Three people were killed when their car was hit by two different trains as the vehicle was crossing a railway on Long Island, just outside New York.
The car was on a railroad crossing late Tuesday when it was first hit by a train that had just pulled out of nearby Westbury station, before another train heading from the opposite direction also smashed into it.
One of the trains was derailed by the impact and ran into a concrete platform in Westbury station before coming to a halt. Around 900 people were riding on the two trains.
All three people in the car were killed, said Phillip Eng, head of the Long Island Rail Road.
Seven train passengers were injured, as well as a conductor and an engineer, said Eng, who did not say how serious the injuries were.
An initial inquiry suggested that the railroad crossing was functioning properly and that the barriers were down and the lights flashing to warn drivers of approaching trains, Eng said.
The New York Times reported that the driver appeared to have swerved around the barriers to try to make the crossing.
The accident led to extensive delays on the rail network Wednesday.
The railroad said heavy delays are expected as its crews work on two derailed train cars and "significant" track damage, and assess damage to the station platform.
Passenger Kiara Jackson told Newsday she heard the sound of metal dragging along the concrete platform.
"I knew something was wrong. We were in a panic," Jackson said. "There was a screech and then there was a thud. They told us to walk westerly and there were two small fires. Smoke was kind of coming in so they told us to just keep walking."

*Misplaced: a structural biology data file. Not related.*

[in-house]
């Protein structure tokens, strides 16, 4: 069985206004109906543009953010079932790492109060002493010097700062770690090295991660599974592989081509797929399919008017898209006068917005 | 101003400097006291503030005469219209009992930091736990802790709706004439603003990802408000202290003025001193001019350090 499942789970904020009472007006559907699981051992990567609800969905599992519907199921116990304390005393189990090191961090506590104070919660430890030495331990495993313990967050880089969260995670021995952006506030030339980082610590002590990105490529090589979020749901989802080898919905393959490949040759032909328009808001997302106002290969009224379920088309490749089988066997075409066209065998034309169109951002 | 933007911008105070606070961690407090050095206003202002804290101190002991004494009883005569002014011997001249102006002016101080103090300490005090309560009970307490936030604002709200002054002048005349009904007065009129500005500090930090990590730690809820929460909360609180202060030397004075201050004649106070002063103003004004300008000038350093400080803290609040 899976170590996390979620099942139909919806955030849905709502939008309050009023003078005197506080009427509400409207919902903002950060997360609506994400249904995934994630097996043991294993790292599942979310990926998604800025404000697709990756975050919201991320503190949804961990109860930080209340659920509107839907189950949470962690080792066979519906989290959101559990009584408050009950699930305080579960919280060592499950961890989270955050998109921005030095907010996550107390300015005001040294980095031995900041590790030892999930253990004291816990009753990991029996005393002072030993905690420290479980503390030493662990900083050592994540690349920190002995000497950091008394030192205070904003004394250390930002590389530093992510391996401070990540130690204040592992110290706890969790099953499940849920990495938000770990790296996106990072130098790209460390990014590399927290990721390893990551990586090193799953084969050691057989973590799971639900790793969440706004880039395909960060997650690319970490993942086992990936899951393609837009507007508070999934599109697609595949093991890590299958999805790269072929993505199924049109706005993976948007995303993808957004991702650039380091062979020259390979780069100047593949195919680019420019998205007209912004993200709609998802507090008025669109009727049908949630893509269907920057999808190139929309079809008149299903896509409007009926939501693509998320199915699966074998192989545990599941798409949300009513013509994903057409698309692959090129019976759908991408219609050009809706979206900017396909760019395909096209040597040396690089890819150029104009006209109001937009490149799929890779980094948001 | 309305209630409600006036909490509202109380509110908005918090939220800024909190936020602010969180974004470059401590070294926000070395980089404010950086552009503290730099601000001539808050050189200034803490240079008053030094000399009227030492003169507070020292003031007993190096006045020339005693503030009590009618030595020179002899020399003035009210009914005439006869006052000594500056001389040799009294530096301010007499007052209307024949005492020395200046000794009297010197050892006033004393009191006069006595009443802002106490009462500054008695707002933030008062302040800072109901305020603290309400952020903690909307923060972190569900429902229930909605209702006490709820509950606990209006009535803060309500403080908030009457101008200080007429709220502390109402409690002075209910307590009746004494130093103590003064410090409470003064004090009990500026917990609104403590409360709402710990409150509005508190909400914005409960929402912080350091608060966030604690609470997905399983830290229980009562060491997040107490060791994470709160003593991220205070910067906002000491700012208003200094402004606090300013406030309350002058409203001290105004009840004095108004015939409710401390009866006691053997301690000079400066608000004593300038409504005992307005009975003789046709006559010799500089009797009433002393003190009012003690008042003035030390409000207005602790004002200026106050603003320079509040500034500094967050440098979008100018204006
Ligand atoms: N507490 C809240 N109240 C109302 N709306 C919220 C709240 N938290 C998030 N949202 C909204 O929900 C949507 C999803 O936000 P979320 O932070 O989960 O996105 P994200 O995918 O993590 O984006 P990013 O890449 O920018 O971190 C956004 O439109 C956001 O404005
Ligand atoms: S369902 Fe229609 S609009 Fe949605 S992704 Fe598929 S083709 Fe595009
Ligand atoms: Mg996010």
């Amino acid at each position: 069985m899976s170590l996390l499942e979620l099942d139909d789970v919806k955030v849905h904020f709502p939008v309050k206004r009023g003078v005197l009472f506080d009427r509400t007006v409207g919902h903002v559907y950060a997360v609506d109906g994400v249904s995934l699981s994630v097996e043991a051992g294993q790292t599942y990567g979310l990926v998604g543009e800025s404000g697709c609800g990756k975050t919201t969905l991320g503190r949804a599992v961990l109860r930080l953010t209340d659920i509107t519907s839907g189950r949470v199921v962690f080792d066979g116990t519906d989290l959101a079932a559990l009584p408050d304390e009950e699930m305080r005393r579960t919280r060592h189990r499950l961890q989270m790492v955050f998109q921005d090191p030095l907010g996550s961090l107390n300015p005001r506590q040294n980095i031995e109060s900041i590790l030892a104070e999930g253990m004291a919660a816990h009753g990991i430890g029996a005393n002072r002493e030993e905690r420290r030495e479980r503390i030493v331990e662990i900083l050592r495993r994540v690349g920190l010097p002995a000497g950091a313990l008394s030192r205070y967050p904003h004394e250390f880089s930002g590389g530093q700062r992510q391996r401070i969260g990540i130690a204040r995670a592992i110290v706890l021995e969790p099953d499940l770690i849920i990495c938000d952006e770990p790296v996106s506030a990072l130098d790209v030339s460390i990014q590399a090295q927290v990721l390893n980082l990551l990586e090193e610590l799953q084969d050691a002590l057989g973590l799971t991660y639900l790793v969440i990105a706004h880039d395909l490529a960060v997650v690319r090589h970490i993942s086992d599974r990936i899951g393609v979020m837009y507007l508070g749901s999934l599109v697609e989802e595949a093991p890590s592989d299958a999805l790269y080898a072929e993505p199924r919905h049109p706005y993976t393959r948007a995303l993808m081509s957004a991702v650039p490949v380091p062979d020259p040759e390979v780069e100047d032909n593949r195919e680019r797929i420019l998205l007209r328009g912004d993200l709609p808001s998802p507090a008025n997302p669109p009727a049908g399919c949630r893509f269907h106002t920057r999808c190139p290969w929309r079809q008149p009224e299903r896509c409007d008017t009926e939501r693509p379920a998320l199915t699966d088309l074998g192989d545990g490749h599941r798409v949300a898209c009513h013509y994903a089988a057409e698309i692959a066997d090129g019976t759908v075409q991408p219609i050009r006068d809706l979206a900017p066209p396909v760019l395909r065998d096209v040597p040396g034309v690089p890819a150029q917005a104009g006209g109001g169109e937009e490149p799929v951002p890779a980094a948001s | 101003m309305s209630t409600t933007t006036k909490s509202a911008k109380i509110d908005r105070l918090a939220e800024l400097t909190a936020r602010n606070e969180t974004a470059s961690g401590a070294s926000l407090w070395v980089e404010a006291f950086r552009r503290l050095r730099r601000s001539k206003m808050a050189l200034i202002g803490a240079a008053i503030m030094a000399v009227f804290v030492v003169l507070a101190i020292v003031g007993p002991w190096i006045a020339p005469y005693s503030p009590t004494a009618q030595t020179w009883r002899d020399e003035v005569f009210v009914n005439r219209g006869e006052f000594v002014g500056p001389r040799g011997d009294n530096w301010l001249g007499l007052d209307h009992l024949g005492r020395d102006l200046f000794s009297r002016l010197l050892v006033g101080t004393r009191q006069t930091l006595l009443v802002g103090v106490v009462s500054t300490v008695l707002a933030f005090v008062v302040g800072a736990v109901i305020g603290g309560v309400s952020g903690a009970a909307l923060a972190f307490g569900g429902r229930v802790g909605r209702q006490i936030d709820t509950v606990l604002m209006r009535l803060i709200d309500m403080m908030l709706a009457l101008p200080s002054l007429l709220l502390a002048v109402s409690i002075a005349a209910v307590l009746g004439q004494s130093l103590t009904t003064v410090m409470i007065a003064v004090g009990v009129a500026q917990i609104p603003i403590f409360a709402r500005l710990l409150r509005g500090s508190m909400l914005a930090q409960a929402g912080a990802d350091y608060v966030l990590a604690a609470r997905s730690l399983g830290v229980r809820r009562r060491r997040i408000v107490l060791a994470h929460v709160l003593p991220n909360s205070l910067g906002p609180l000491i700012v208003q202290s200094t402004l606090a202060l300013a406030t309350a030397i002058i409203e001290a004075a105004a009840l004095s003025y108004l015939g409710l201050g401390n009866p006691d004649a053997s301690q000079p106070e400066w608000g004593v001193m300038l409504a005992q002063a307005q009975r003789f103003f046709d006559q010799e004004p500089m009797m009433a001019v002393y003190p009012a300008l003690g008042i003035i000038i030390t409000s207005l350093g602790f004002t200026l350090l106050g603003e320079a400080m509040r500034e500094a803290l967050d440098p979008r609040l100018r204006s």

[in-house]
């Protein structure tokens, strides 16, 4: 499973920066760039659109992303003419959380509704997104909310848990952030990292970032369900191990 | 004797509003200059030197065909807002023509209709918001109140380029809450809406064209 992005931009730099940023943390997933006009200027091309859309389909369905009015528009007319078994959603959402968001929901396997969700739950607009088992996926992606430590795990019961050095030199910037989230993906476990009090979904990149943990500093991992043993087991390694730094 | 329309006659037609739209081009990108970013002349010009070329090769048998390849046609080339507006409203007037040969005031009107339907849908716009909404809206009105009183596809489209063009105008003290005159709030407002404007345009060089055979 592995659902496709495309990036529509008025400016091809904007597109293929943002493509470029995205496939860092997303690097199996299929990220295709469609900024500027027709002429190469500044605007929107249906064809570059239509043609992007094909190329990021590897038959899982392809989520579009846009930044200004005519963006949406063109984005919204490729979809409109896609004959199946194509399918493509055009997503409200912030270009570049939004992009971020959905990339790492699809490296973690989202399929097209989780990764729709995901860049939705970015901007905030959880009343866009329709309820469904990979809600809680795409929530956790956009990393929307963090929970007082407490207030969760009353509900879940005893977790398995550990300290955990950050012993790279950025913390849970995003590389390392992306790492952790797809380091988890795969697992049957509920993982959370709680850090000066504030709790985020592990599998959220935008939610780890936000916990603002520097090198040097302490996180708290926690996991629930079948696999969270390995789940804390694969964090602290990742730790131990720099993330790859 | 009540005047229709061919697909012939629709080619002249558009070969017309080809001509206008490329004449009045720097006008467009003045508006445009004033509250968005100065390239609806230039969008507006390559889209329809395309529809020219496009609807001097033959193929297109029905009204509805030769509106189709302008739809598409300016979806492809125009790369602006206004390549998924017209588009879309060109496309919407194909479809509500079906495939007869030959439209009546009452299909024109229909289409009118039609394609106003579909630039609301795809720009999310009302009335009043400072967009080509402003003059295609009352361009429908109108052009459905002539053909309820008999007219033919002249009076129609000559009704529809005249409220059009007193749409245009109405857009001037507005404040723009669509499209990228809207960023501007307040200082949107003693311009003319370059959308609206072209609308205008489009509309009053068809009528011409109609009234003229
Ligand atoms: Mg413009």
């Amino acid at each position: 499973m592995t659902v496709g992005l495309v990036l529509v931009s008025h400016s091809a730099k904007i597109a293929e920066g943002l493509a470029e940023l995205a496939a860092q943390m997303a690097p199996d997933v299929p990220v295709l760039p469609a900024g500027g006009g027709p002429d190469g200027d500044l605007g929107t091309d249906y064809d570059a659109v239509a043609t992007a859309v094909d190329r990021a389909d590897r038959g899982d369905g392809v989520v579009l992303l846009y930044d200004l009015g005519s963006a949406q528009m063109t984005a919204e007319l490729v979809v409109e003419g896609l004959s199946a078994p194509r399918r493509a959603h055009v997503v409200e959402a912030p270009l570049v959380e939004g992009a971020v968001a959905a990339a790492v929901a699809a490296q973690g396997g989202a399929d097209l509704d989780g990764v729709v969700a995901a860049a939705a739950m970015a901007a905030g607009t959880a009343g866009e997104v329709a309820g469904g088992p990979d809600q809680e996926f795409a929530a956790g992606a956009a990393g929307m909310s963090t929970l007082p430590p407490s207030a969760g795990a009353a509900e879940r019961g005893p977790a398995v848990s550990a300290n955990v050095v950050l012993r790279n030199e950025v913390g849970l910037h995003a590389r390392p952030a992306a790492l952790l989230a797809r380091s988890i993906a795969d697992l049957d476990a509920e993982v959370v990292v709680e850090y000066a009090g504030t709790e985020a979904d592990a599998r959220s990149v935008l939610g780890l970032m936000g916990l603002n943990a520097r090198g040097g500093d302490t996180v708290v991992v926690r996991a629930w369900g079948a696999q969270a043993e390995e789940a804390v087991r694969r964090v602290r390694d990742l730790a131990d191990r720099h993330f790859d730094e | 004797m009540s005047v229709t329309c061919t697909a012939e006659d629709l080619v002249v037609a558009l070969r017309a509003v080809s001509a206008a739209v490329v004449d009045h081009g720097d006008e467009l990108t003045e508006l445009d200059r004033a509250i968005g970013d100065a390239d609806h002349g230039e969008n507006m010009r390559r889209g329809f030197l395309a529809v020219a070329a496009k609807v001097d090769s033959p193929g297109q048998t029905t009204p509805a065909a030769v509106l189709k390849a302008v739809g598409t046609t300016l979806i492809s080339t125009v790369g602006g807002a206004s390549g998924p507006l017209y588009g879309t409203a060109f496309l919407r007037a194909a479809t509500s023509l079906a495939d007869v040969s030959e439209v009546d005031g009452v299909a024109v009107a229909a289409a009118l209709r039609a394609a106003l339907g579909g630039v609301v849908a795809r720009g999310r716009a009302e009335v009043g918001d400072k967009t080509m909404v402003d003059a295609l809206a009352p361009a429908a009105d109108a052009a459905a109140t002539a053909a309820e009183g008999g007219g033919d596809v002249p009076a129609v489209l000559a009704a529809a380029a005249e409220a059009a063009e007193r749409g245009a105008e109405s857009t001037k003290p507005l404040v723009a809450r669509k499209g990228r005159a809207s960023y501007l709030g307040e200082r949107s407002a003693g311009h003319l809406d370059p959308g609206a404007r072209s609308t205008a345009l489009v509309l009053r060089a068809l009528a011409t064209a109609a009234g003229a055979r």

Another passenger, April Frazier, 31, of Brooklyn, was heading to Manhattan's Penn Station.
"I was sitting on the left side and all of a sudden the train really started rocking hard," Frazier told Newsday. "Flames flared up on my side. I heard the conductor yell 'Brake, brake!' That's when I saw the flames."
Chris O'Neil, chief spokesman for the National Transportation Safety Board, said that the circumstances of the crash, though tragic, don't point to any safety issues that require further investigation or new recommendations by the agency.
Tuesday's crash was the fifth incident at the crossing in 40 years, and the second involving a train hitting a vehicle, according to federal safety data. In the others, a person walking or standing on the tracks was hit by a train.
As part of the LIRR's expansion and modernization project, the railroad's "A Modern LI" website said it planned to eliminate that grade crossing, saying it "poses a safety risk to drivers, pedestrians and LIRR customers," and replace it with a "two-way grade separated underpass."
After a spike in deaths at railroad crossings in 2017, the U.S. Department of Transportation launched a public awareness campaign with the slogan "Stop! Trains Can't." The Federal Railroad Administration developed a crossing-finder app and persuaded technology companies to add grade-crossing warnings to GPS devices and mapping applications.
In 2017, there were 2,115 grade-crossing crashes in the U.S., resulting in 271 deaths. That was the highest yearly grade-crossing death toll in a decade (2008 had 290). Full-year data isn't available for 2018.
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